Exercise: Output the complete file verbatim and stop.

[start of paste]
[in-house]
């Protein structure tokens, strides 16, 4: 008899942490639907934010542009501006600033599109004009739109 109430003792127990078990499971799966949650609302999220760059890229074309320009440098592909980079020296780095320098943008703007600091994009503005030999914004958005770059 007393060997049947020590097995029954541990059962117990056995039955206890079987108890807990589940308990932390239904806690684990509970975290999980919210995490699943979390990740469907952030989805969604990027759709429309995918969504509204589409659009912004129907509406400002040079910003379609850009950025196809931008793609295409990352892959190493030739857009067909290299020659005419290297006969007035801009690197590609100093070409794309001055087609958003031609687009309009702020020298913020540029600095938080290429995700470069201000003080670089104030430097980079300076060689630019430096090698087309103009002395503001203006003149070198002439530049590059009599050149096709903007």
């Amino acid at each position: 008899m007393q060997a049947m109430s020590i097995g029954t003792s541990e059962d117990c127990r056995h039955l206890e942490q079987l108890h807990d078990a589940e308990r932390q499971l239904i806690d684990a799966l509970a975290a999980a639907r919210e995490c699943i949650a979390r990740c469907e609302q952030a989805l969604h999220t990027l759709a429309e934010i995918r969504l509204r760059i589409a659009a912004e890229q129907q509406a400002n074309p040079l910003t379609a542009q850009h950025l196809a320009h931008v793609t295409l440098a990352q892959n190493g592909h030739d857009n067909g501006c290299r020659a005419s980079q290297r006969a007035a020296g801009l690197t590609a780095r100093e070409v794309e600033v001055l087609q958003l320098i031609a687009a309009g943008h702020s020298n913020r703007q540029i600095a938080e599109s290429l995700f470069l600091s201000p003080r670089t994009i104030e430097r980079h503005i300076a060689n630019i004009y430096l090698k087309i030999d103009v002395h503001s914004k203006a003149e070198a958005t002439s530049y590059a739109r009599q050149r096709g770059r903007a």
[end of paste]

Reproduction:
[in-house]
């Protein structure tokens, strides 16, 4: 008899942490639907934010542009501006600033599109004009739109 109430003792127990078990499971799966949650609302999220760059890229074309320009440098592909980079020296780095320098943008703007600091994009503005030999914004958005770059 007393060997049947020590097995029954541990059962117990056995039955206890079987108890807990589940308990932390239904806690684990509970975290999980919210995490699943979390990740469907952030989805969604990027759709429309995918969504509204589409659009912004129907509406400002040079910003379609850009950025196809931008793609295409990352892959190493030739857009067909290299020659005419290297006969007035801009690197590609100093070409794309001055087609958003031609687009309009702020020298913020540029600095938080290429995700470069201000003080670089104030430097980079300076060689630019430096090698087309103009002395503001203006003149070198002439530049590059009599050149096709903007």
């Amino acid at each position: 008899m007393q060997a049947m109430s020590i097995g029954t003792s541990e059962d117990c127990r056995h039955l206890e942490q079987l108890h807990d078990a589940e308990r932390q499971l239904i806690d684990a799966l509970a975290a999980a639907r919210e995490c699943i949650a979390r990740c469907e609302q952030a989805l969604h999220t990027l759709a429309e934010i995918r969504l509204r760059i589409a659009a912004e890229q129907q509406a400002n074309p040079l910003t379609a542009q850009h950025l196809a320009h931008v793609t295409l440098a990352q892959n190493g592909h030739d857009n067909g501006c290299r020659a005419s980079q290297r006969a007035a020296g801009l690197t590609a780095r100093e070409v794309e600033v001055l087609q958003l320098i031609a687009a309009g943008h702020s020298n913020r703007q540029i600095a938080e599109s290429l995700f470069l600091s201000p003080r670089t994009i104030e430097r980079h503005i300076a060689n630019i004009y430096l090698k087309i030999d103009v002395h503001s914004k203006a003149e070198a958005t002439s530049y590059a739109r009599q050149r096709g770059r903007a």